The leaves of your Lemon verbena can also change color in case it gets too much water or not enough light, as we saw above.
The bottom of the yellow leaves with a shaded area closer to the base can be examined to determine if they have been sunburned. If this part remains greener, the yellow leaf is most likely sunburned and not something else.
Why are my Lemon verbena leaves turning brown?
The classic sign that a plant has been overexposed to direct sunlight and sunburned is the development of browning leaves. Rest assured that while this may probably save your plant from dying, it will adversely affect its growth.
Should I leave my Aloysia citriodora in direct sunlight?
No! If your Aloysia citriodora (or Lemon verbena) has the symptoms described above, don’t leave it in direct sunlight, that’s the reason why your Lemon verbena is in such a state!
As stated in the paragraph above, the cure is straightforward: simply position your plant’s Lemon verbena so that it is out of direct sunlight. With proper watering and this method, your plant should quickly come back to life.
Why are my Aloysia citriodora leaves drooping or wilting ?
In most cases, this happens when your Aloysia citriodora lacks water. This is especially the case for large plants, naturally they need more water than others.
Whether your Aloysia citriodora plant’s pot appears light, the soil and roots are likely fairly dry and need water, so you can readily tell if it needs to be hydrated.
In order to ensure that the roots of your plant receive the water’s benefits, you must first moisten the soil in the container if it is absolutely dry. One common error is to immediately drown the Lemon verbena after a dry period in the belief that it requires a lot of water.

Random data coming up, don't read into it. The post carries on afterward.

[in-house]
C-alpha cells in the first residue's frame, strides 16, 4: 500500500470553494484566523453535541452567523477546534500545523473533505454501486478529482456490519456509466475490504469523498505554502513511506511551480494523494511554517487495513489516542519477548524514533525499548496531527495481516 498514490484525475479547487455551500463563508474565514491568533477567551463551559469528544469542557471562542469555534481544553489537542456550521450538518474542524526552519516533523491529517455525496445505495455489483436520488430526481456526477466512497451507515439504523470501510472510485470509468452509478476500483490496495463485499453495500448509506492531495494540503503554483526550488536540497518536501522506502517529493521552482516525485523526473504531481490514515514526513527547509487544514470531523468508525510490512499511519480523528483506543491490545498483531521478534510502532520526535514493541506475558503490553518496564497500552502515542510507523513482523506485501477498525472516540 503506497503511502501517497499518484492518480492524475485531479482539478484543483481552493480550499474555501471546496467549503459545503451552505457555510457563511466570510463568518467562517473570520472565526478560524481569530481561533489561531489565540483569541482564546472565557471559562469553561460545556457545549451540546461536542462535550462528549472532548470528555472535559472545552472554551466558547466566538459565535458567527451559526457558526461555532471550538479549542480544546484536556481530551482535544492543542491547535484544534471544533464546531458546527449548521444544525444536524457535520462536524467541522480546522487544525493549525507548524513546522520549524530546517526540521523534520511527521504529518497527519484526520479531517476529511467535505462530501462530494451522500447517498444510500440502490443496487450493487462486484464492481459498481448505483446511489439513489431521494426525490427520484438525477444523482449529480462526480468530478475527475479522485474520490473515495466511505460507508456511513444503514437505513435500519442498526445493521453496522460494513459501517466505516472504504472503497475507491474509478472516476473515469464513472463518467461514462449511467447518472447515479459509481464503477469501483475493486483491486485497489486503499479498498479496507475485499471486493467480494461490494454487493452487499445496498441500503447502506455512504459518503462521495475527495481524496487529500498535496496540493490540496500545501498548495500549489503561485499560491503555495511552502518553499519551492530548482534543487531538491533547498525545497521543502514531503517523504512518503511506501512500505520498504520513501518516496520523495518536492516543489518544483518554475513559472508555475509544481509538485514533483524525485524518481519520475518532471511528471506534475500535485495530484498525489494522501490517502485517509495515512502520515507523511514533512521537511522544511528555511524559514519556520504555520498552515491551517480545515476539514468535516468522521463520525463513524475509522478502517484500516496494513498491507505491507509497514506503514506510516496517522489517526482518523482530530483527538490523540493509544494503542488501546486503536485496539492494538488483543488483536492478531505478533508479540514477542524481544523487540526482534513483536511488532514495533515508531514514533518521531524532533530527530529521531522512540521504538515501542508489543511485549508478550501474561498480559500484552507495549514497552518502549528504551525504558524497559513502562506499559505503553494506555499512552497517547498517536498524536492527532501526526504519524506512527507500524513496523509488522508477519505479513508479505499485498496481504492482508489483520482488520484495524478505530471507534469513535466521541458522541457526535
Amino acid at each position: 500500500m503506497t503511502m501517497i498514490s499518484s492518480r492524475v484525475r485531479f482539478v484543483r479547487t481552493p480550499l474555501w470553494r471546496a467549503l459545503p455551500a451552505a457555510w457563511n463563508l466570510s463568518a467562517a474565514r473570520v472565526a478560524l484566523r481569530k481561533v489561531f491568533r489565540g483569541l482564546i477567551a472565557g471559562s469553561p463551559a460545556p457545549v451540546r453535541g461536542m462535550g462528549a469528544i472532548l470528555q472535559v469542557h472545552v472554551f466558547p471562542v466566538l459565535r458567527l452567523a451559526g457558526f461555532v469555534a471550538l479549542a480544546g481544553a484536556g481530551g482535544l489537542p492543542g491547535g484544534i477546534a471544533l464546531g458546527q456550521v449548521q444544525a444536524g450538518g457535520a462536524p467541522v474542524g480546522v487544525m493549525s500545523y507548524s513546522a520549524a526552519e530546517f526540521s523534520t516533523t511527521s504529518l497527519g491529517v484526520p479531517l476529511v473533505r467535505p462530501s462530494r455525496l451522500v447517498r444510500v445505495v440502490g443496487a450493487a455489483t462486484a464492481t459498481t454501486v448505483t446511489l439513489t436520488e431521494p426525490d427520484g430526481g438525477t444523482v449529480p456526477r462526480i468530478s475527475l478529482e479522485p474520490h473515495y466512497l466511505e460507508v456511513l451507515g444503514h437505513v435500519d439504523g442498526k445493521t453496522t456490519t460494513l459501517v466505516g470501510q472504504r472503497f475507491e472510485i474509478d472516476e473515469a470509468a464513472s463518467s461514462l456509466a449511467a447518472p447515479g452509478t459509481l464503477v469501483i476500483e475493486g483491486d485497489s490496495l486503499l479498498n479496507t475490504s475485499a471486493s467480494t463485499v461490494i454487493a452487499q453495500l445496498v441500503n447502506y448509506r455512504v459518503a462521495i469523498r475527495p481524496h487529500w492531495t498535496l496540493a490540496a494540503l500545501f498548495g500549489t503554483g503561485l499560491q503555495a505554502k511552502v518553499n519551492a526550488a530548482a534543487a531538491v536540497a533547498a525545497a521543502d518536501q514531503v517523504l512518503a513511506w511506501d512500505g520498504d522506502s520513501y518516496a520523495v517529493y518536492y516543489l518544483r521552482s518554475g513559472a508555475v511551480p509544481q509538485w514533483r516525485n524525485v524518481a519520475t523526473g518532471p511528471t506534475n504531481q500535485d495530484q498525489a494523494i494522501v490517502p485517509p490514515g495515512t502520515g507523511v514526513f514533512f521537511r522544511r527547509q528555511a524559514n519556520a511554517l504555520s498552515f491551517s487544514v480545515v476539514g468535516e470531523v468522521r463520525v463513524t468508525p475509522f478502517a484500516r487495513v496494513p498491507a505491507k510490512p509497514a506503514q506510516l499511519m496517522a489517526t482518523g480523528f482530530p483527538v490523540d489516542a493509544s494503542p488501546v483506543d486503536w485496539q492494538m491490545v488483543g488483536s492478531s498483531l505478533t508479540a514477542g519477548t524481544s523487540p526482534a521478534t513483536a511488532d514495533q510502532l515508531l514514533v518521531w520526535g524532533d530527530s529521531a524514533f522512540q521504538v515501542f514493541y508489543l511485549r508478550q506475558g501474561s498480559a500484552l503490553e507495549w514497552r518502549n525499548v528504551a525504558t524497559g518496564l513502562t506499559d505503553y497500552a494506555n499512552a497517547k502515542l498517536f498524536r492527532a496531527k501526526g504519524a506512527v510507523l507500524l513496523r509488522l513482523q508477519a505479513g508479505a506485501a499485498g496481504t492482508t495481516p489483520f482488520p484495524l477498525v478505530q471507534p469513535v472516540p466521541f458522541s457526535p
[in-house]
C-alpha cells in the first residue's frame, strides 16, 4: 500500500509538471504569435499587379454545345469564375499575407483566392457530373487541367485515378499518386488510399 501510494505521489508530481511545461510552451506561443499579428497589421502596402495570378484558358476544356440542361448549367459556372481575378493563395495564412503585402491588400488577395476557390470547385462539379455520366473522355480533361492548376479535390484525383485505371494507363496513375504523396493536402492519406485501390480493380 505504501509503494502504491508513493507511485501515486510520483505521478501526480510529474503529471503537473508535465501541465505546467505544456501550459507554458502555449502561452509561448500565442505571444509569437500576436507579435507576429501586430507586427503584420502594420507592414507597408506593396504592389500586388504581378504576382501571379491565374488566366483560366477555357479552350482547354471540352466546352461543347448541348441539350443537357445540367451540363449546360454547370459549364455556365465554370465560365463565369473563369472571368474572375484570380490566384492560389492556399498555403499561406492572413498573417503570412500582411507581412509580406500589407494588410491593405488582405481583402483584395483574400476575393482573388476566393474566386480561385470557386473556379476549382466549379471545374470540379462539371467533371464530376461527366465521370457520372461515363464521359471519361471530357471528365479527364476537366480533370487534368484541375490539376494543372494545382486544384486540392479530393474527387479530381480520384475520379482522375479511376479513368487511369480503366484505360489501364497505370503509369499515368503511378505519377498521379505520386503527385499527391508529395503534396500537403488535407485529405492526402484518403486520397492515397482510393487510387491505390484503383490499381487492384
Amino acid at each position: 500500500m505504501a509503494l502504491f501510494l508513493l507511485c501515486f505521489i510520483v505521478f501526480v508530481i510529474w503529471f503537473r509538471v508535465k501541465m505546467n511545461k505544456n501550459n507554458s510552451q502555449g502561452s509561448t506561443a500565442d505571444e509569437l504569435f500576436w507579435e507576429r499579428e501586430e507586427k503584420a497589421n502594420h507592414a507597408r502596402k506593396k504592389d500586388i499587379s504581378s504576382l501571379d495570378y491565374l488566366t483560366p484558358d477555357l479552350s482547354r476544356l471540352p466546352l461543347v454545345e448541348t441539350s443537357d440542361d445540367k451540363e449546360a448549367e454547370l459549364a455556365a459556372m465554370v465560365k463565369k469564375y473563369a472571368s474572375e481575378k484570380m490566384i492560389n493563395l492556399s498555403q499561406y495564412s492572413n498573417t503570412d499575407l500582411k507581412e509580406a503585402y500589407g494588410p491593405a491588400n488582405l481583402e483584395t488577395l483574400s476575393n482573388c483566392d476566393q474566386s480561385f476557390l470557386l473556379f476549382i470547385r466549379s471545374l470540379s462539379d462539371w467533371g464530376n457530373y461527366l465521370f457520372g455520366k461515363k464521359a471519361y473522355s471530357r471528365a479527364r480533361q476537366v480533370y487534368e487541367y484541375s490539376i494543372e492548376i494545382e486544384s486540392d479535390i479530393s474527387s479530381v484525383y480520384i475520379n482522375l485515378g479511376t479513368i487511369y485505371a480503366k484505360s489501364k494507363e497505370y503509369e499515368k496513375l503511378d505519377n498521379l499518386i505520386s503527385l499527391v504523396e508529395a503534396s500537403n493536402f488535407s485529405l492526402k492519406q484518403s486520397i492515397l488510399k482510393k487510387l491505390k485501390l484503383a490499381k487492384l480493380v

This is true, but the easiest way to end it is to give too much water at once. Instead, you should water the soil properly, returning to a peaceful watering rhythm.
Caring Tips for Aloysia citriodora
Your plant needs water to survive, but it’s crucial to balance the amount and timing of watering. As we previously mentioned, overwatering could be catastrophic for your Aloysia citriodora.
Touching the soil will let you know whether your plant needs water or not; if it still feels damp, it’s generally best to wait a few more days.
Always keep temperatures stable
It is also a good idea to keep your Aloysia citriodora at a stable temperature (especially if it is kept indoors!). At GreenShack, we generally recommend staying in the 65 and 85 degrees F range. Of course, do not place your Aloysia citriodora near a source of hot (or cold) air such as A/C units, radiators or the like.
Keep your Lemon verbena Dust-Free
This one relates to indoor plants. Just like your furniture, dust collects on the leaves of your indoor plants. The issue is that this can block the photosynthesis process from starting, which would cause the plants to gradually lose their color.
This would be a true journey into hell for your Lemon verbena and would also satisfy the pests.
Take a microfiber cloth and gently massage the plant’s leaves to get rid of the dust. Use a damp cloth to make dust removal easier, but avoid using corrosive materials like rubbing alcohol!
Keep drainage in mind
If you have a tendency to overwater, you need to keep an eye on your drainage, we advise you to opt for a pot with drainage holes if it is not already the case and a saucer.
In the meantime, if you don’t have holes in your pots, you can add volcanic rocks (or any rocks with holes) at the bottom of your pot, this way it will create a channel so that the water doesn’t stay in your skin too much (to avoid that roots start to rot!)